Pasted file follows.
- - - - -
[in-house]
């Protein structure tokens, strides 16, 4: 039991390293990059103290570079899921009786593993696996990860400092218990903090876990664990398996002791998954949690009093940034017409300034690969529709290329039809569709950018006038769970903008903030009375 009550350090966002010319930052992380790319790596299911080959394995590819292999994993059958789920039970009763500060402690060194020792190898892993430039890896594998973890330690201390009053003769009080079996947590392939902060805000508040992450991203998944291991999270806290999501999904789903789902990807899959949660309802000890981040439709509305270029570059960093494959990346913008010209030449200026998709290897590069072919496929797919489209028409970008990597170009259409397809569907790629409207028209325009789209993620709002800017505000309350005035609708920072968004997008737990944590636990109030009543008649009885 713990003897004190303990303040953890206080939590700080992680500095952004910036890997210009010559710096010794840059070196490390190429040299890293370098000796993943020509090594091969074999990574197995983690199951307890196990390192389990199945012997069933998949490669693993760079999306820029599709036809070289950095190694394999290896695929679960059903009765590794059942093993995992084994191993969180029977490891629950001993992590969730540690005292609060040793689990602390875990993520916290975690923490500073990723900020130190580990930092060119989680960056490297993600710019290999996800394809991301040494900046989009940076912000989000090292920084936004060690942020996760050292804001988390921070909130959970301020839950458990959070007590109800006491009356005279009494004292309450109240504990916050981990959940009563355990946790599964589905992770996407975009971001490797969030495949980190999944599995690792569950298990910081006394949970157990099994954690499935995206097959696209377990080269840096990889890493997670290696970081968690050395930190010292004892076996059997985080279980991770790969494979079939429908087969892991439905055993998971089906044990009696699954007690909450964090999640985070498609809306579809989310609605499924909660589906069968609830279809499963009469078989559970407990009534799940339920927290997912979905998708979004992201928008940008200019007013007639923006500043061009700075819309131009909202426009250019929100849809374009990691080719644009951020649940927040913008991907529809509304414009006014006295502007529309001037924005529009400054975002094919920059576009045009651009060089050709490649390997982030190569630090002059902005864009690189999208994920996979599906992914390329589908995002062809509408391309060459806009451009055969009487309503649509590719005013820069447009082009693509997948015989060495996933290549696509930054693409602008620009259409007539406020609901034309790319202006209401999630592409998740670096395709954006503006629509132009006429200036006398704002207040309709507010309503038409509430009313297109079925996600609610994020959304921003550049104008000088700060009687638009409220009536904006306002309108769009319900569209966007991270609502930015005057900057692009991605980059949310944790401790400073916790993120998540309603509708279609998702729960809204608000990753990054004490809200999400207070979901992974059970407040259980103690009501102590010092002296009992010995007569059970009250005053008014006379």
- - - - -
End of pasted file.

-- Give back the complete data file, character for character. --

[in-house]
């Protein structure tokens, strides 16, 4: 039991390293990059103290570079899921009786593993696996990860400092218990903090876990664990398996002791998954949690009093940034017409300034690969529709290329039809569709950018006038769970903008903030009375 009550350090966002010319930052992380790319790596299911080959394995590819292999994993059958789920039970009763500060402690060194020792190898892993430039890896594998973890330690201390009053003769009080079996947590392939902060805000508040992450991203998944291991999270806290999501999904789903789902990807899959949660309802000890981040439709509305270029570059960093494959990346913008010209030449200026998709290897590069072919496929797919489209028409970008990597170009259409397809569907790629409207028209325009789209993620709002800017505000309350005035609708920072968004997008737990944590636990109030009543008649009885 713990003897004190303990303040953890206080939590700080992680500095952004910036890997210009010559710096010794840059070196490390190429040299890293370098000796993943020509090594091969074999990574197995983690199951307890196990390192389990199945012997069933998949490669693993760079999306820029599709036809070289950095190694394999290896695929679960059903009765590794059942093993995992084994191993969180029977490891629950001993992590969730540690005292609060040793689990602390875990993520916290975690923490500073990723900020130190580990930092060119989680960056490297993600710019290999996800394809991301040494900046989009940076912000989000090292920084936004060690942020996760050292804001988390921070909130959970301020839950458990959070007590109800006491009356005279009494004292309450109240504990916050981990959940009563355990946790599964589905992770996407975009971001490797969030495949980190999944599995690792569950298990910081006394949970157990099994954690499935995206097959696209377990080269840096990889890493997670290696970081968690050395930190010292004892076996059997985080279980991770790969494979079939429908087969892991439905055993998971089906044990009696699954007690909450964090999640985070498609809306579809989310609605499924909660589906069968609830279809499963009469078989559970407990009534799940339920927290997912979905998708979004992201928008940008200019007013007639923006500043061009700075819309131009909202426009250019929100849809374009990691080719644009951020649940927040913008991907529809509304414009006014006295502007529309001037924005529009400054975002094919920059576009045009651009060089050709490649390997982030190569630090002059902005864009690189999208994920996979599906992914390329589908995002062809509408391309060459806009451009055969009487309503649509590719005013820069447009082009693509997948015989060495996933290549696509930054693409602008620009259409007539406020609901034309790319202006209401999630592409998740670096395709954006503006629509132009006429200036006398704002207040309709507010309503038409509430009313297109079925996600609610994020959304921003550049104008000088700060009687638009409220009536904006306002309108769009319900569209966007991270609502930015005057900057692009991605980059949310944790401790400073916790993120998540309603509708279609998702729960809204608000990753990054004490809200999400207070979901992974059970407040259980103690009501102590010092002296009992010995007569059970009250005053008014006379």